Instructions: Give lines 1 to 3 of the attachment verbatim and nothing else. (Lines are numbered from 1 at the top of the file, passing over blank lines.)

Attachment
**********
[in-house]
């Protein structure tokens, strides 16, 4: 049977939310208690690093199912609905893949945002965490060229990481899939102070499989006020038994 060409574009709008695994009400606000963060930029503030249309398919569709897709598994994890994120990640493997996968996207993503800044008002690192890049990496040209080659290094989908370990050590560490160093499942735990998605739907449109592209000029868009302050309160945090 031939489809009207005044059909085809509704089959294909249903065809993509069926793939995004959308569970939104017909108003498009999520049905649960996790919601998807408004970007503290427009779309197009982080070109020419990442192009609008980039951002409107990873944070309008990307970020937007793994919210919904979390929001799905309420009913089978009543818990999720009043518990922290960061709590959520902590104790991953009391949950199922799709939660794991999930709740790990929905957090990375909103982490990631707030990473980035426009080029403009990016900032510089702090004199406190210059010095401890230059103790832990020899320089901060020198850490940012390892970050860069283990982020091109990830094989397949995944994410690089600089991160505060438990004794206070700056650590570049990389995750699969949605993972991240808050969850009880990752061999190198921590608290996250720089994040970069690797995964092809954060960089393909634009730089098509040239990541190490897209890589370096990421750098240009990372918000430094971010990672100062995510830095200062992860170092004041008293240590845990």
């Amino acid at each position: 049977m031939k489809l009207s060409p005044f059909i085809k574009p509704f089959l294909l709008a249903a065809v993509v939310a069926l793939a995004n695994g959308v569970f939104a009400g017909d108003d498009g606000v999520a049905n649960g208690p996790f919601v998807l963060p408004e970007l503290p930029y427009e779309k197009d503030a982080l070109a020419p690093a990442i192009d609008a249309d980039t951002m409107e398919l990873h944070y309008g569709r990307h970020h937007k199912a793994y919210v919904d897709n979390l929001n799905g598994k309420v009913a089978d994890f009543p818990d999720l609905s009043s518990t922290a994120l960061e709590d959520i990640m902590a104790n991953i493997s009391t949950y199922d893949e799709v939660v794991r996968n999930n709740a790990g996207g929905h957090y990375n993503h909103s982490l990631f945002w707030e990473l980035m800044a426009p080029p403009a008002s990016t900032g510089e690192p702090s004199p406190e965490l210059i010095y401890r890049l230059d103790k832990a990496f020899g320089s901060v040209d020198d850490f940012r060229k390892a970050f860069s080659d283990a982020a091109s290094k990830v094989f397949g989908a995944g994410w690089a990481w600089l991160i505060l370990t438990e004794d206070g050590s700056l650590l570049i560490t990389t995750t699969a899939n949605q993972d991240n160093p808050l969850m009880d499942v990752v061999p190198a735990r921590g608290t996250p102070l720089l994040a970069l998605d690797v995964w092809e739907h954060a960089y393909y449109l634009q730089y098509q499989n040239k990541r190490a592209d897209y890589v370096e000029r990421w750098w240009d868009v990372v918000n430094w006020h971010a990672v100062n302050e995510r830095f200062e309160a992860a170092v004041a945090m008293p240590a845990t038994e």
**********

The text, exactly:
[in-house]
């Protein structure tokens, strides 16, 4: 049977939310208690690093199912609905893949945002965490060229990481899939102070499989006020038994 060409574009709008695994009400606000963060930029503030249309398919569709897709598994994890994120990640493997996968996207993503800044008002690192890049990496040209080659290094989908370990050590560490160093499942735990998605739907449109592209000029868009302050309160945090 031939489809009207005044059909085809509704089959294909249903065809993509069926793939995004959308569970939104017909108003498009999520049905649960996790919601998807408004970007503290427009779309197009982080070109020419990442192009609008980039951002409107990873944070309008990307970020937007793994919210919904979390929001799905309420009913089978009543818990999720009043518990922290960061709590959520902590104790991953009391949950199922799709939660794991999930709740790990929905957090990375909103982490990631707030990473980035426009080029403009990016900032510089702090004199406190210059010095401890230059103790832990020899320089901060020198850490940012390892970050860069283990982020091109990830094989397949995944994410690089600089991160505060438990004794206070700056650590570049990389995750699969949605993972991240808050969850009880990752061999190198921590608290996250720089994040970069690797995964092809954060960089393909634009730089098509040239990541190490897209890589370096990421750098240009990372918000430094971010990672100062995510830095200062992860170092004041008293240590845990």
């Amino acid at each position: 049977m031939k489809l009207s060409p005044f059909i085809k574009p509704f089959l294909l709008a249903a065809v993509v939310a069926l793939a995004n695994g959308v569970f939104a009400g017909d108003d498009g606000v999520a049905n649960g208690p996790f919601v998807l963060p408004e970007l503290p930029y427009e779309k197009d503030a982080l070109a020419p690093a990442i192009d609008a249309d980039t951002m409107e398919l990873h944070y309008g569709r990307h970020h937007k199912a793994y919210v919904d897709n979390l929001n799905g598994k309420v009913a089978d994890f009543p818990d999720l609905s009043s518990t922290a994120l960061e709590d959520i990640m902590a104790n991953i493997s009391t949950y199922d893949e799709v939660v794991r996968n999930n709740a790990g996207g929905h957090y990375n993503h909103s982490l990631f945002w707030e990473l980035m800044a426009p080029p403009a008002s990016t900032g510089e690192p702090s004199p406190e965490l210059i010095y401890r890049l230059d103790k832990a990496f020899g320089s901060v040209d020198d850490f940012r060229k390892a970050f860069s080659d283990a982020a091109s290094k990830v094989f397949g989908a995944g994410w690089a990481w600089l991160i505060l370990t438990e004794d206070g050590s700056l650590l570049i560490t990389t995750t699969a899939n949605q993972d991240n160093p808050l969850m009880d499942v990752v061999p190198a735990r921590g608290t996250p102070l720089l994040a970069l998605d690797v995964w092809e739907h954060a960089y393909y449109l634009q730089y098509q499989n040239k990541r190490a592209d897209y890589v370096e000029r990421w750098w240009d868009v990372v918000n430094w006020h971010a990672v100062n302050e995510r830095f200062e309160a992860a170092v004041a945090m008293p240590a845990t038994e």